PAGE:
Phase 2: Awakening – Each player/dragon gains 1 health (you start with 4), and then draws cards.

Phase 3: Lair – From the “lair” space on the game board, each player in turn order chooses one benefit (taking resources, victory points, start player token, etc.)  Then each player chooses a face up action card from the board (yes, you get cards during 2 phases in this game)

Phase 4: Attack – This is the meat and potatoes of the game right here.  In turn order, each player places their dragon piece in one of the six regions (you can’t share a region with another player).  You can do three things during this phase.  Play action cards, spend resources, and use the action hex in the middle of the board.

Action cards are the main way you collect (or destroy) things in this game.  Each card has a specific region (though there are a few that say “all” regions), and a resource you can collect (some might say you can choose the resource you take).  For example, you might have a card that says you can take one livestock from the green region.  In order to do that action, your dragon must be in that region.  If you have a dragon attack icon on your action/ region card, then that gives you one attack point to use on a settlement. Settlements take 1 attack point, while towns and cities take 2 points.  As you see, you must plan carefully when placing your dragon at the beginning of this phase.  You can play as many cards as you are able to do so on your turn.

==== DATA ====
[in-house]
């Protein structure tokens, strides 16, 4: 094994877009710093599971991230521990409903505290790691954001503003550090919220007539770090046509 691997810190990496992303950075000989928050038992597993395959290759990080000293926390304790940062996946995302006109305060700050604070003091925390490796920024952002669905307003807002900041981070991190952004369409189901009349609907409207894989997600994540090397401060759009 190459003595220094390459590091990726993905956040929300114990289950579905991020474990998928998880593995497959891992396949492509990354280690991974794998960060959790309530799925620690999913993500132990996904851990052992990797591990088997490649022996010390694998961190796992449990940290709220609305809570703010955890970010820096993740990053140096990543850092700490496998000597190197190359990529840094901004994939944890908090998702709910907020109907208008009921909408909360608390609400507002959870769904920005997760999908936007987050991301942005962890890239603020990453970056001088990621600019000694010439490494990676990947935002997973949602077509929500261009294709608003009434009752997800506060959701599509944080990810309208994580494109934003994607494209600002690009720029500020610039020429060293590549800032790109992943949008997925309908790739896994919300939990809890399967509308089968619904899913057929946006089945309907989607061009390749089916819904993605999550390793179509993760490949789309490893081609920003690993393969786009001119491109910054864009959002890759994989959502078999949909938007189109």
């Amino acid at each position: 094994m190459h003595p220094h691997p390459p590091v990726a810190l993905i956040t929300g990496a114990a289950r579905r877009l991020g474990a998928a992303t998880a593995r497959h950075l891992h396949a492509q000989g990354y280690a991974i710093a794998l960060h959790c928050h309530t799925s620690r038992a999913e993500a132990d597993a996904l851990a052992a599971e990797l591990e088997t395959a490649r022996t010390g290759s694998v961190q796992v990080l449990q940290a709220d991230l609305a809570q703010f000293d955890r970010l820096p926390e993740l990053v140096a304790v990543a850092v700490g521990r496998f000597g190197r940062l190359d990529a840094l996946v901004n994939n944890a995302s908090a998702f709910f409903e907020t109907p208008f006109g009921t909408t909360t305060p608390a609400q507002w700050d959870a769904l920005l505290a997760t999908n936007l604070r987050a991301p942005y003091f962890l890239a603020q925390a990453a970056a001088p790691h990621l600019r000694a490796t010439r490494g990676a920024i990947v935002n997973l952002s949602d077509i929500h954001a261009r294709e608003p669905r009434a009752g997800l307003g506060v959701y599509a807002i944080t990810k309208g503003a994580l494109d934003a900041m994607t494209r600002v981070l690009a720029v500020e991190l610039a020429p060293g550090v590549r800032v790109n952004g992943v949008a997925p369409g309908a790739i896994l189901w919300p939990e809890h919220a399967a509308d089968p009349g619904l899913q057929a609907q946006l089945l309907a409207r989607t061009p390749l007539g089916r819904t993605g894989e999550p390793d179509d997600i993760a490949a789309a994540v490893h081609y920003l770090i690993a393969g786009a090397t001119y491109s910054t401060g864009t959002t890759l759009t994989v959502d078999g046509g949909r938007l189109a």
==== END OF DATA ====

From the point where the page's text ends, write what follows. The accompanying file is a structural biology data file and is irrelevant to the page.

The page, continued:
During this phase you can also you the action hex in the middle board by playing your action hex card (you get that card back at the end of each action phase).  There are 6 actions listed on the hex, each pointed to a specific region.  2 destroy a settlement/city actions, and one action each for gain a livestock, gold, noble or field.  Whichever region your dragon is in when you play the action hex card, you do the action that is listed in your region.